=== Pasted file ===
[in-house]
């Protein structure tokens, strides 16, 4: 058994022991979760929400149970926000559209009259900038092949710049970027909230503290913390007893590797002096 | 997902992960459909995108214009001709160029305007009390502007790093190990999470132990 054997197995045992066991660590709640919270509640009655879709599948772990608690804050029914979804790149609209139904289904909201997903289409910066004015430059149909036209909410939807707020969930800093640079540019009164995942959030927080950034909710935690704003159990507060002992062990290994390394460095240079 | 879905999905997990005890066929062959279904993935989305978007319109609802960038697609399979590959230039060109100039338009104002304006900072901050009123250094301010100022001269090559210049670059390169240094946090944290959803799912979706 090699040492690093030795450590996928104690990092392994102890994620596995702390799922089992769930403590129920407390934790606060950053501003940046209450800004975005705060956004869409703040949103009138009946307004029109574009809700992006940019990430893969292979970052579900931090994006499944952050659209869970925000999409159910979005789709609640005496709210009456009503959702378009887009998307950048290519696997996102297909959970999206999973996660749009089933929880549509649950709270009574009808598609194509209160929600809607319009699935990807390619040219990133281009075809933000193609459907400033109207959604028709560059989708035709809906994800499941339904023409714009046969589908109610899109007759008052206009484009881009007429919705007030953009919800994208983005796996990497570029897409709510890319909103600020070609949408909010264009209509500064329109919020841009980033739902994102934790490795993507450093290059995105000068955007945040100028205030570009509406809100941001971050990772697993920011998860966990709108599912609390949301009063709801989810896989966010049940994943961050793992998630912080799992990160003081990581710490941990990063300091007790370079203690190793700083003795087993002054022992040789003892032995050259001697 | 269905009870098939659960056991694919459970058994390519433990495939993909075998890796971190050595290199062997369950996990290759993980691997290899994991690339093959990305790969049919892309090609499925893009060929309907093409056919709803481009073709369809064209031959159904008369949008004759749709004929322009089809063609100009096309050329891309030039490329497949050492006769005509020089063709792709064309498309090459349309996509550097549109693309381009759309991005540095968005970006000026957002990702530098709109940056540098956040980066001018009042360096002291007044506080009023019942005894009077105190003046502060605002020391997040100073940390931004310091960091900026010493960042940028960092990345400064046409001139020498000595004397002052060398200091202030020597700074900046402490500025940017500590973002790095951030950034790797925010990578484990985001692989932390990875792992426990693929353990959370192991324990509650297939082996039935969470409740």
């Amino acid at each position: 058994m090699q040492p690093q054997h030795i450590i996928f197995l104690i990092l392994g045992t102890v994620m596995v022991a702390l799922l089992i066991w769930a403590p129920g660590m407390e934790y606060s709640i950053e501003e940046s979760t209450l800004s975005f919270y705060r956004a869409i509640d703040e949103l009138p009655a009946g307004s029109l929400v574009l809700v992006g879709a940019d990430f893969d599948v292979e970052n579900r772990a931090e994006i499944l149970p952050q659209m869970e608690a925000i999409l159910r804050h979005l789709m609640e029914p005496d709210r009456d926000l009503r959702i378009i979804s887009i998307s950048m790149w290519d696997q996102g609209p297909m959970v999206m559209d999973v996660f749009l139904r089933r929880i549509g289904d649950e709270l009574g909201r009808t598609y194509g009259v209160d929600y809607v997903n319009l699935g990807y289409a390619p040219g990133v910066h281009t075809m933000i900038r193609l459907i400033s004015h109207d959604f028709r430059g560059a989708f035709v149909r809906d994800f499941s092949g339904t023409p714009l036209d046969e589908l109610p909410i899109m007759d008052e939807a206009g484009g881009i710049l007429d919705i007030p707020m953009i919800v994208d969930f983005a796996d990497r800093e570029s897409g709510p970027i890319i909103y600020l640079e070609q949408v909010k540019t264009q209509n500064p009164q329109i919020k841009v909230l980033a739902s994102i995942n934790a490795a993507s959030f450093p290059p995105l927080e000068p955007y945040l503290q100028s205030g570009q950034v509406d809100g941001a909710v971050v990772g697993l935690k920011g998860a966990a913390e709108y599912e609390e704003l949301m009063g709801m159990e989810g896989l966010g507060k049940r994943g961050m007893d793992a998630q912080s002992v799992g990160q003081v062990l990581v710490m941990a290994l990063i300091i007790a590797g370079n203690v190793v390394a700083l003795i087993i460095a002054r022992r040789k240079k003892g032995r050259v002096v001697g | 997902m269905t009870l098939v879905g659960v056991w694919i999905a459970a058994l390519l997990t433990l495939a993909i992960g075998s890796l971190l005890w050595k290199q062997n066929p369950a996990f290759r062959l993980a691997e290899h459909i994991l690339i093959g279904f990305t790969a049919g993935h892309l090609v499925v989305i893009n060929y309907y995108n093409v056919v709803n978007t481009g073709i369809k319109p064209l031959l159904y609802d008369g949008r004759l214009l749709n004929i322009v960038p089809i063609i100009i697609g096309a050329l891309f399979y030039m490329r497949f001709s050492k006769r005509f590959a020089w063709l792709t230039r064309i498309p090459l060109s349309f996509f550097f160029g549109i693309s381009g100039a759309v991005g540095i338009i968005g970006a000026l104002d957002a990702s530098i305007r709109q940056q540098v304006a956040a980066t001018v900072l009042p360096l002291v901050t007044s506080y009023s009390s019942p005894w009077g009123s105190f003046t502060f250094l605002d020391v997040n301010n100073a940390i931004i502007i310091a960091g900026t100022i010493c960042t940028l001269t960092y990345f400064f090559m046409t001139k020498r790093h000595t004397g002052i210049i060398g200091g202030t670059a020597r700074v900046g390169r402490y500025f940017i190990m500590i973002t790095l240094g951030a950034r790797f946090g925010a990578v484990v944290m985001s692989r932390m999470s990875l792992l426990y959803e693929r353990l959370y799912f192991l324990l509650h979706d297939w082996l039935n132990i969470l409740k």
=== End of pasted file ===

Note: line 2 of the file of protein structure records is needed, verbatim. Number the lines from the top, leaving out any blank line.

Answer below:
């Protein structure tokens, strides 16, 4: 058994022991979760929400149970926000559209009259900038092949710049970027909230503290913390007893590797002096 | 997902992960459909995108214009001709160029305007009390502007790093190990999470132990 054997197995045992066991660590709640919270509640009655879709599948772990608690804050029914979804790149609209139904289904909201997903289409910066004015430059149909036209909410939807707020969930800093640079540019009164995942959030927080950034909710935690704003159990507060002992062990290994390394460095240079 | 879905999905997990005890066929062959279904993935989305978007319109609802960038697609399979590959230039060109100039338009104002304006900072901050009123250094301010100022001269090559210049670059390169240094946090944290959803799912979706 090699040492690093030795450590996928104690990092392994102890994620596995702390799922089992769930403590129920407390934790606060950053501003940046209450800004975005705060956004869409703040949103009138009946307004029109574009809700992006940019990430893969292979970052579900931090994006499944952050659209869970925000999409159910979005789709609640005496709210009456009503959702378009887009998307950048290519696997996102297909959970999206999973996660749009089933929880549509649950709270009574009808598609194509209160929600809607319009699935990807390619040219990133281009075809933000193609459907400033109207959604028709560059989708035709809906994800499941339904023409714009046969589908109610899109007759008052206009484009881009007429919705007030953009919800994208983005796996990497570029897409709510890319909103600020070609949408909010264009209509500064329109919020841009980033739902994102934790490795993507450093290059995105000068955007945040100028205030570009509406809100941001971050990772697993920011998860966990709108599912609390949301009063709801989810896989966010049940994943961050793992998630912080799992990160003081990581710490941990990063300091007790370079203690190793700083003795087993002054022992040789003892032995050259001697 | 269905009870098939659960056991694919459970058994390519433990495939993909075998890796971190050595290199062997369950996990290759993980691997290899994991690339093959990305790969049919892309090609499925893009060929309907093409056919709803481009073709369809064209031959159904008369949008004759749709004929322009089809063609100009096309050329891309030039490329497949050492006769005509020089063709792709064309498309090459349309996509550097549109693309381009759309991005540095968005970006000026957002990702530098709109940056540098956040980066001018009042360096002291007044506080009023019942005894009077105190003046502060605002020391997040100073940390931004310091960091900026010493960042940028960092990345400064046409001139020498000595004397002052060398200091202030020597700074900046402490500025940017500590973002790095951030950034790797925010990578484990985001692989932390990875792992426990693929353990959370192991324990509650297939082996039935969470409740």